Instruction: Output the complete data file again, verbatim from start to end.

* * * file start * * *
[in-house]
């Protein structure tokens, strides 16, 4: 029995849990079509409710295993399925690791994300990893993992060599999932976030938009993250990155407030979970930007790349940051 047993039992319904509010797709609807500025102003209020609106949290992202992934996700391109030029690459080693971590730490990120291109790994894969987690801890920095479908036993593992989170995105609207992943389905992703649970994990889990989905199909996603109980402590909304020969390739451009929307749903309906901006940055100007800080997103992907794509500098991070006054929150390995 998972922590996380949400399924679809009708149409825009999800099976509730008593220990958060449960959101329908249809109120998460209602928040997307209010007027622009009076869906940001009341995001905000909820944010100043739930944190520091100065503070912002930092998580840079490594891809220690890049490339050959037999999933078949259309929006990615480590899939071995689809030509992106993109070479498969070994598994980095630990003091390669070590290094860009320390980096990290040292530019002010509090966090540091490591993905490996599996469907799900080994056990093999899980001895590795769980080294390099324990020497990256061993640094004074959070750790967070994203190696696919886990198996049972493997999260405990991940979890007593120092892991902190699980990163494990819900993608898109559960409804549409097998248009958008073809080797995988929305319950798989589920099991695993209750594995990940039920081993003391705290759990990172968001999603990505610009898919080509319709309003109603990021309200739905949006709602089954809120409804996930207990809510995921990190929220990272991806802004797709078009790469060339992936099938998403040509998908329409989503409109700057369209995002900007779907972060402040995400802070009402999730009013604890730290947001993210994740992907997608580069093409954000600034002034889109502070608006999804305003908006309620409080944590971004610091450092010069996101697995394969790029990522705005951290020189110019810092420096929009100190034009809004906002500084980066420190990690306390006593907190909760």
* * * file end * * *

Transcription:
[in-house]
């Protein structure tokens, strides 16, 4: 029995849990079509409710295993399925690791994300990893993992060599999932976030938009993250990155407030979970930007790349940051 047993039992319904509010797709609807500025102003209020609106949290992202992934996700391109030029690459080693971590730490990120291109790994894969987690801890920095479908036993593992989170995105609207992943389905992703649970994990889990989905199909996603109980402590909304020969390739451009929307749903309906901006940055100007800080997103992907794509500098991070006054929150390995 998972922590996380949400399924679809009708149409825009999800099976509730008593220990958060449960959101329908249809109120998460209602928040997307209010007027622009009076869906940001009341995001905000909820944010100043739930944190520091100065503070912002930092998580840079490594891809220690890049490339050959037999999933078949259309929006990615480590899939071995689809030509992106993109070479498969070994598994980095630990003091390669070590290094860009320390980096990290040292530019002010509090966090540091490591993905490996599996469907799900080994056990093999899980001895590795769980080294390099324990020497990256061993640094004074959070750790967070994203190696696919886990198996049972493997999260405990991940979890007593120092892991902190699980990163494990819900993608898109559960409804549409097998248009958008073809080797995988929305319950798989589920099991695993209750594995990940039920081993003391705290759990990172968001999603990505610009898919080509319709309003109603990021309200739905949006709602089954809120409804996930207990809510995921990190929220990272991806802004797709078009790469060339992936099938998403040509998908329409989503409109700057369209995002900007779907972060402040995400802070009402999730009013604890730290947001993210994740992907997608580069093409954000600034002034889109502070608006999804305003908006309620409080944590971004610091450092010069996101697995394969790029990522705005951290020189110019810092420096929009100190034009809004906002500084980066420190990690306390006593907190909760």